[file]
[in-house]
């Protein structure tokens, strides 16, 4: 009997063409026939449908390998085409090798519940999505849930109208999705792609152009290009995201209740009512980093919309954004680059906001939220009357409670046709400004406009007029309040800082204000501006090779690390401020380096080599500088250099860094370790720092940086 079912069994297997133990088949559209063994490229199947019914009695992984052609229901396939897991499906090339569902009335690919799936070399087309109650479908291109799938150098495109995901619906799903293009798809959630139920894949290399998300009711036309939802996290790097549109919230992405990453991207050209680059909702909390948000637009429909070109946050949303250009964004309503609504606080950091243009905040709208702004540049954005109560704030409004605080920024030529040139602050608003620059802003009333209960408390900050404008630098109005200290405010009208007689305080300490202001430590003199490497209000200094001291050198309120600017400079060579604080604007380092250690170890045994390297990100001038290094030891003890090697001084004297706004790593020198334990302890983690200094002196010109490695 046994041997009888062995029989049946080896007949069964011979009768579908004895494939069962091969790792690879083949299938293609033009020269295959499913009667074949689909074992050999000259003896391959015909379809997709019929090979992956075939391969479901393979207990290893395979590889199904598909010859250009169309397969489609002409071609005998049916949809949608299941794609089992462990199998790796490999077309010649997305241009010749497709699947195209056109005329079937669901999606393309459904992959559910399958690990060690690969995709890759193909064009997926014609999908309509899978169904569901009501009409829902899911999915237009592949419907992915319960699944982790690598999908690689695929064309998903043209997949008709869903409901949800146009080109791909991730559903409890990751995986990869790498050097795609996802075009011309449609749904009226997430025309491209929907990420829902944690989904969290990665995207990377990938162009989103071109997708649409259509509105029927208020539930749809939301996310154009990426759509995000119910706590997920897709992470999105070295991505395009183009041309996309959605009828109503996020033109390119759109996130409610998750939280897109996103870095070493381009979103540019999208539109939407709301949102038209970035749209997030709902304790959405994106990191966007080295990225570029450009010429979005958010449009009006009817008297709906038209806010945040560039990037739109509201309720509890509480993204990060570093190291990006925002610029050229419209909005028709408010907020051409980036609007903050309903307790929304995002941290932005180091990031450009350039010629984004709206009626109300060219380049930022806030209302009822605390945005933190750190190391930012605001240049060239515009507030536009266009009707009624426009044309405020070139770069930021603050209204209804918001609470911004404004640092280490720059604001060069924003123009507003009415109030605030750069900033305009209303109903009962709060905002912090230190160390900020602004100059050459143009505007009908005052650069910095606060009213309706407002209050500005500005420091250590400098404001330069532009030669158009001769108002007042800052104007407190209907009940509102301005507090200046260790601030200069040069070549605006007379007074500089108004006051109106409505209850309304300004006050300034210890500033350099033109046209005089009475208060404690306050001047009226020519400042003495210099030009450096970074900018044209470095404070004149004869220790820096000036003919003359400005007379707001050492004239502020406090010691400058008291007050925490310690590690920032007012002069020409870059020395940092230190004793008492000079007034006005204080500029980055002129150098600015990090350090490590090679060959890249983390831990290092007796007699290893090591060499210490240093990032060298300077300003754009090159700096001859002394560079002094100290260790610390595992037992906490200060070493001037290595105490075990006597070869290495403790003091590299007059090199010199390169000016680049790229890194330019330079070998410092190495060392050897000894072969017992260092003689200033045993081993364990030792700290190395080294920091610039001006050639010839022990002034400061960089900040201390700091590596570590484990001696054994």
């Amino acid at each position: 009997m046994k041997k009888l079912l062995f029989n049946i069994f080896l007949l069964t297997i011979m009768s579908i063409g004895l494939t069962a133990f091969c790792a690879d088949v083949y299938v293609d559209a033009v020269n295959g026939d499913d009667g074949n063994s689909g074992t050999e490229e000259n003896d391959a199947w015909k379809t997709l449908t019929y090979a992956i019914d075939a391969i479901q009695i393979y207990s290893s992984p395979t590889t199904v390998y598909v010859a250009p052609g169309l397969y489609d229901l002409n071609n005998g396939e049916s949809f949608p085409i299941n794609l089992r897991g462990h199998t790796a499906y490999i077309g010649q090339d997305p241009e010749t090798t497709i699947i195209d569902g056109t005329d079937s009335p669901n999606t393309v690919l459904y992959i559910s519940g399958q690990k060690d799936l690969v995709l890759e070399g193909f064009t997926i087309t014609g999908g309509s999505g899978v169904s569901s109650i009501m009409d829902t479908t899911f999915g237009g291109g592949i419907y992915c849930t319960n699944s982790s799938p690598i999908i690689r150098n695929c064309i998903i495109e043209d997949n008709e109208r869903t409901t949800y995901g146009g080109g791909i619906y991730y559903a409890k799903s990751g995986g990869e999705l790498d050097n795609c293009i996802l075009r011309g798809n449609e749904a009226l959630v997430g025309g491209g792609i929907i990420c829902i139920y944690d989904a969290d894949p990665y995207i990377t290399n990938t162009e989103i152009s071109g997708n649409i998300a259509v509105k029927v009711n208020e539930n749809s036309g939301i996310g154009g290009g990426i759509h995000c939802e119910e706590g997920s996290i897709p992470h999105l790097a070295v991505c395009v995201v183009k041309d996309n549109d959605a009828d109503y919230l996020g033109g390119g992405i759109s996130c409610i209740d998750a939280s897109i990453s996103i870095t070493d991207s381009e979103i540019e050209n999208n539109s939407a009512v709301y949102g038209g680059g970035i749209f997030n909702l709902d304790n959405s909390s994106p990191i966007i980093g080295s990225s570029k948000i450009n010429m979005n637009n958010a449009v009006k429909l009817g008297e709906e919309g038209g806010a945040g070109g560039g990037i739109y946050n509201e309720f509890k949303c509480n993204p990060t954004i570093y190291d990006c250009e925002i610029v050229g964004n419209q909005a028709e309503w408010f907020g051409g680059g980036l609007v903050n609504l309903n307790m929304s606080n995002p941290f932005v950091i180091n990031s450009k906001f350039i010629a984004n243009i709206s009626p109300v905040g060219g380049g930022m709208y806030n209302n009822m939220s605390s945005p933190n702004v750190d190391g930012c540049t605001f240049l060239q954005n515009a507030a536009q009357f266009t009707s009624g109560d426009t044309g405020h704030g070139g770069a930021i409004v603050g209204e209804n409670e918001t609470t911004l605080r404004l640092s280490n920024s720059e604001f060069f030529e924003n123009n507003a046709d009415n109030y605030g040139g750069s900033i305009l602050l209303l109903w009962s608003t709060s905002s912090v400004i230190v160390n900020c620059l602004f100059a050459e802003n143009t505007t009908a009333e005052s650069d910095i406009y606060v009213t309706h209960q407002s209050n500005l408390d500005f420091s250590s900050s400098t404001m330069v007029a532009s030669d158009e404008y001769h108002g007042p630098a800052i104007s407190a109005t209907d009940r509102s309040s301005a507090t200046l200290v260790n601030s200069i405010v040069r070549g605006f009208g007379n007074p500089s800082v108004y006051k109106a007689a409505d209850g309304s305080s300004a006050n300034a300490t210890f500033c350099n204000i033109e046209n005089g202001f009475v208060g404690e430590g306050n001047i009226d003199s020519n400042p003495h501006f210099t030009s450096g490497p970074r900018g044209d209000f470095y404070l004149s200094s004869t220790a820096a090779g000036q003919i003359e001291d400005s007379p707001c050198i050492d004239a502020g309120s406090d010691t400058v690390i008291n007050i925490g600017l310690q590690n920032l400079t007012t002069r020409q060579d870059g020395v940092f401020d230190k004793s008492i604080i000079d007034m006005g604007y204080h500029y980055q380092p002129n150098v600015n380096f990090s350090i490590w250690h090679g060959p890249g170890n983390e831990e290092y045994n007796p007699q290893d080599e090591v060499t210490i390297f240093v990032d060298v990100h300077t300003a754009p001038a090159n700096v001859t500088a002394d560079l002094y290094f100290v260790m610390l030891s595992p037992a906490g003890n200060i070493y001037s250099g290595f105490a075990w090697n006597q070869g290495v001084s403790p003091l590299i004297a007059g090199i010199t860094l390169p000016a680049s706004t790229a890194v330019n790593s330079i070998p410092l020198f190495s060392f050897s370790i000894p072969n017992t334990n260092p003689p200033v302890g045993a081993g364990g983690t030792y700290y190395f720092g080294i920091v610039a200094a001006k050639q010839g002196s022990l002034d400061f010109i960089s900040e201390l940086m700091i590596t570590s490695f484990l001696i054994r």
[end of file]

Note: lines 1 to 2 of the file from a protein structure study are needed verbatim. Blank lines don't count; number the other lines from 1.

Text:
[in-house]
């Protein structure tokens, strides 16, 4: 009997063409026939449908390998085409090798519940999505849930109208999705792609152009290009995201209740009512980093919309954004680059906001939220009357409670046709400004406009007029309040800082204000501006090779690390401020380096080599500088250099860094370790720092940086 079912069994297997133990088949559209063994490229199947019914009695992984052609229901396939897991499906090339569902009335690919799936070399087309109650479908291109799938150098495109995901619906799903293009798809959630139920894949290399998300009711036309939802996290790097549109919230992405990453991207050209680059909702909390948000637009429909070109946050949303250009964004309503609504606080950091243009905040709208702004540049954005109560704030409004605080920024030529040139602050608003620059802003009333209960408390900050404008630098109005200290405010009208007689305080300490202001430590003199490497209000200094001291050198309120600017400079060579604080604007380092250690170890045994390297990100001038290094030891003890090697001084004297706004790593020198334990302890983690200094002196010109490695 046994041997009888062995029989049946080896007949069964011979009768579908004895494939069962091969790792690879083949299938293609033009020269295959499913009667074949689909074992050999000259003896391959015909379809997709019929090979992956075939391969479901393979207990290893395979590889199904598909010859250009169309397969489609002409071609005998049916949809949608299941794609089992462990199998790796490999077309010649997305241009010749497709699947195209056109005329079937669901999606393309459904992959559910399958690990060690690969995709890759193909064009997926014609999908309509899978169904569901009501009409829902899911999915237009592949419907992915319960699944982790690598999908690689695929064309998903043209997949008709869903409901949800146009080109791909991730559903409890990751995986990869790498050097795609996802075009011309449609749904009226997430025309491209929907990420829902944690989904969290990665995207990377990938162009989103071109997708649409259509509105029927208020539930749809939301996310154009990426759509995000119910706590997920897709992470999105070295991505395009183009041309996309959605009828109503996020033109390119759109996130409610998750939280897109996103870095070493381009979103540019999208539109939407709301949102038209970035749209997030709902304790959405994106990191966007080295990225570029450009010429979005958010449009009006009817008297709906038209806010945040560039990037739109509201309720509890509480993204990060570093190291990006925002610029050229419209909005028709408010907020051409980036609007903050309903307790929304995002941290932005180091990031450009350039010629984004709206009626109300060219380049930022806030209302009822605390945005933190750190190391930012605001240049060239515009507030536009266009009707009624426009044309405020070139770069930021603050209204209804918001609470911004404004640092280490720059604001060069924003123009507003009415109030605030750069900033305009209303109903009962709060905002912090230190160390900020602004100059050459143009505007009908005052650069910095606060009213309706407002209050500005500005420091250590400098404001330069532009030669158009001769108002007042800052104007407190209907009940509102301005507090200046260790601030200069040069070549605006007379007074500089108004006051109106409505209850309304300004006050300034210890500033350099033109046209005089009475208060404690306050001047009226020519400042003495210099030009450096970074900018044209470095404070004149004869220790820096000036003919003359400005007379707001050492004239502020406090010691400058008291007050925490310690590690920032007012002069020409870059020395940092230190004793008492000079007034006005204080500029980055002129150098600015990090350090490590090679060959890249983390831990290092007796007699290893090591060499210490240093990032060298300077300003754009090159700096001859002394560079002094100290260790610390595992037992906490200060070493001037290595105490075990006597070869290495403790003091590299007059090199010199390169000016680049790229890194330019330079070998410092190495060392050897000894072969017992260092003689200033045993081993364990030792700290190395080294920091610039001006050639010839022990002034400061960089900040201390700091590596570590484990001696054994």